Setting Monacan history straight
spoke at a public lecture on Monacan culture and life in the
Dome Room Oct. 23. The speakers were (right, top to bottom):
Jeff Hantman of U.Va., and Monacan leaders Karenne Wood, Daniel
Red Elk Gear and tribal Chief Kenneth Branham.
By Fariss Samarrai
Some sat with their eyes
closed. Others watched transfixed. But all listened intently as
Daniel Red Elk Gear, a leader of the Monacan Indian Nation, sang
an ancient honor song to a full house of guests during the Oct.
23 “Engaging the Mind” program in the Dome Room of
His song was followed by an ancient Monacan peace prayer —
first in Tutelo, the language of the Monacans, then in English
— by Karenne Wood, a Monacan leader and a poet.
For more than two hours the Monacan members, along with their
tribal Chief Kenneth Branham, and U.Va. anthropologist Jeff Hantman,
discussed Monacan culture and life, and the ways that the Monacan
nation and U.Va. are working together to accurately and fully
tell the history of the Monacan people.
The song and prayer that began the program were given and received
in an appropriate location — Jefferson’s University
occupies ancient Monacan land. All of central and western Virginia,
from present-day Richmond to the Blue Ridge Mountains, was Monacan
country until the westward expansion of European colonists in
the early 17th century. In ensuing years, the Monacans and their
culture were suppressed.
“We need to write Monacan history into its rightful place
in the history of this region,” Hantman said prior to the
program. During the discussion he said that the Monacan nation
is “part of the ongoing story and history” of Virginia
and the nation.
the Monacan Indian Nation is revitalized, and reconstructing its
history and culture with the help of Hantman and the U.Va. anthropology
There are more than 1,400 members of the tribe, which is recognized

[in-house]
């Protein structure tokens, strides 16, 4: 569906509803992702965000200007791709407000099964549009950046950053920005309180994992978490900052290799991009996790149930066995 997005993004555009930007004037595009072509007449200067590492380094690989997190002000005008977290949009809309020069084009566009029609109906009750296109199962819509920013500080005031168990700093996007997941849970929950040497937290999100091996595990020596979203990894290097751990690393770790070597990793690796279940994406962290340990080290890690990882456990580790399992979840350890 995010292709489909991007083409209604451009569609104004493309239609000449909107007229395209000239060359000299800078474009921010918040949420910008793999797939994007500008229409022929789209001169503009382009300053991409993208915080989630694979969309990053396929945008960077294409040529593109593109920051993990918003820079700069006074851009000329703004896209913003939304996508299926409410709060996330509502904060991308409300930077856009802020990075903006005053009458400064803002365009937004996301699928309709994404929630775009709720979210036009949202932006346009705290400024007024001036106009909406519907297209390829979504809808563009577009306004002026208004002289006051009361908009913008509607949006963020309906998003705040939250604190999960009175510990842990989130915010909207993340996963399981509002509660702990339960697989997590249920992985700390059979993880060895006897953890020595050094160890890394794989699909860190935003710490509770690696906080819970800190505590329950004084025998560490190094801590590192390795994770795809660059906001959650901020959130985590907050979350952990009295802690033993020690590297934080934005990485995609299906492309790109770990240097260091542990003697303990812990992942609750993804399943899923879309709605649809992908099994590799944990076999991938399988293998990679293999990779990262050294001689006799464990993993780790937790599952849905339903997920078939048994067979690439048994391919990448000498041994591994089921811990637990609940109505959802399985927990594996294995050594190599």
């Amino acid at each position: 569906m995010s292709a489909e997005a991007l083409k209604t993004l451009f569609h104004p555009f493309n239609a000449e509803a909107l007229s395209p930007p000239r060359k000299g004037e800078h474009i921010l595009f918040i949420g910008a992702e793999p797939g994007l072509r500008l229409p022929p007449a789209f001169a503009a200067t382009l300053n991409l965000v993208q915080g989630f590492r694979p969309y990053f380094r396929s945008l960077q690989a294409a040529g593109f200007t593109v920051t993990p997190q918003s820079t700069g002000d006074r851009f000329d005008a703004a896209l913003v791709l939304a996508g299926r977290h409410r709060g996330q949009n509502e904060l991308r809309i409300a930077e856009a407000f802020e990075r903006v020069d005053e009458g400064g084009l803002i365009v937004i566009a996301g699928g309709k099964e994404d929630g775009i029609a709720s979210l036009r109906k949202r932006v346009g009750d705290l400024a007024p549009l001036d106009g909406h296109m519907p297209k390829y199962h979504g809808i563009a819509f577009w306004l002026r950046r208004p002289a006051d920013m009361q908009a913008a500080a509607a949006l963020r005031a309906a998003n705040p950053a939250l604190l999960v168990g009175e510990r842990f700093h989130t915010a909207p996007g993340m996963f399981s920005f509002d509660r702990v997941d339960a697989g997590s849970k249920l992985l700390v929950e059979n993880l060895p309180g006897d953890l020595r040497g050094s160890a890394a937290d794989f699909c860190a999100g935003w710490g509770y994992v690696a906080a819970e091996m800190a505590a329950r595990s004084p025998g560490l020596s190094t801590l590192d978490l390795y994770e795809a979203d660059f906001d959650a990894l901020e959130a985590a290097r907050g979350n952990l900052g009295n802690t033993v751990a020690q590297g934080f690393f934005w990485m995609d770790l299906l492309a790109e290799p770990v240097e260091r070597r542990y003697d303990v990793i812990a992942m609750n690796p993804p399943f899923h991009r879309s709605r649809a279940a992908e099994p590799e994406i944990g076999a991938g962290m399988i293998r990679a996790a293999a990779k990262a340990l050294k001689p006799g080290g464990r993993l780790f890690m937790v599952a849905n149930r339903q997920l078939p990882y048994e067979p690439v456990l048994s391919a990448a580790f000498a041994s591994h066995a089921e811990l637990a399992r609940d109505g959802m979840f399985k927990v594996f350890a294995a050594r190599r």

by Virginia but not the federal government. Such recognition would
make members eligible for federal grants, housing, scholarships
and loans, and allow for the repatriation of human remains and
The Monacan Indian Nation is headquartered on ancestral lands
in Amherst County, and its members are seeking to restore their
traditional rituals and language. U.Va. archaeologists and the
Monacan people are excavating and reconstructing ancient Monacan
“We want to express the whole of Monacan culture and to
reconstruct aspects that have been lost,” said Wood, who
is a Monacan historian and repatriation coordinator with the Association
on American Indian Affairs, as well as an award-winning poet.
Hantman has been working with the Monacan people for more than
13 years on several projects, from archaeological surveys and
excavations to developing a traveling exhibit. “I certainly
have learned as much as I have taught,” he said.
Last year the University joined a major telescope consortium in
Arizona located at a site considered sacred to the Apache peoples.
To show respect for native peoples who were opposed to the University’s
desire to join the telescope project, U.Va. agreed to develop
an outreach collaboration in Arizona with the San Carlos Indian
nations and two partner institutions — the University of
Arizona and the University of Minnesota. U.Va. also resolved to
build collaborative relationships with Virginia Indian nations.
The University began conversations with Virginia tribes last spring
and the “Engaging the Mind” panel discussion is one
of several projects that have begun taking shape since last spring.
“One of our goals is to increase awareness of Native American
issues and cultures on Grounds,” said Gene D. Block, vice
president and provost, before the event. “This event helps
us make progress toward that goal. We are deeply grateful to the
leaders of the Monacan Nation for accepting our invitation to
speak with us.” Block presented the Monacan members two
1914 photographs of Monacan children and a school from University
U.Va.’s free public lecture series, “Engaging the
Mind,” now in its third year, is coordinated by U.Va.’s
Office of the Vice President and Provost and sponsored by Virginia
National Bank. This academic outreach program hosts U.Va. faculty
members in communities across the state.
series creates opportunities for the University’s top scholars
and teachers to engage with the citizens of Virginia and to extend
the intellectual life of a nationally ranked research university.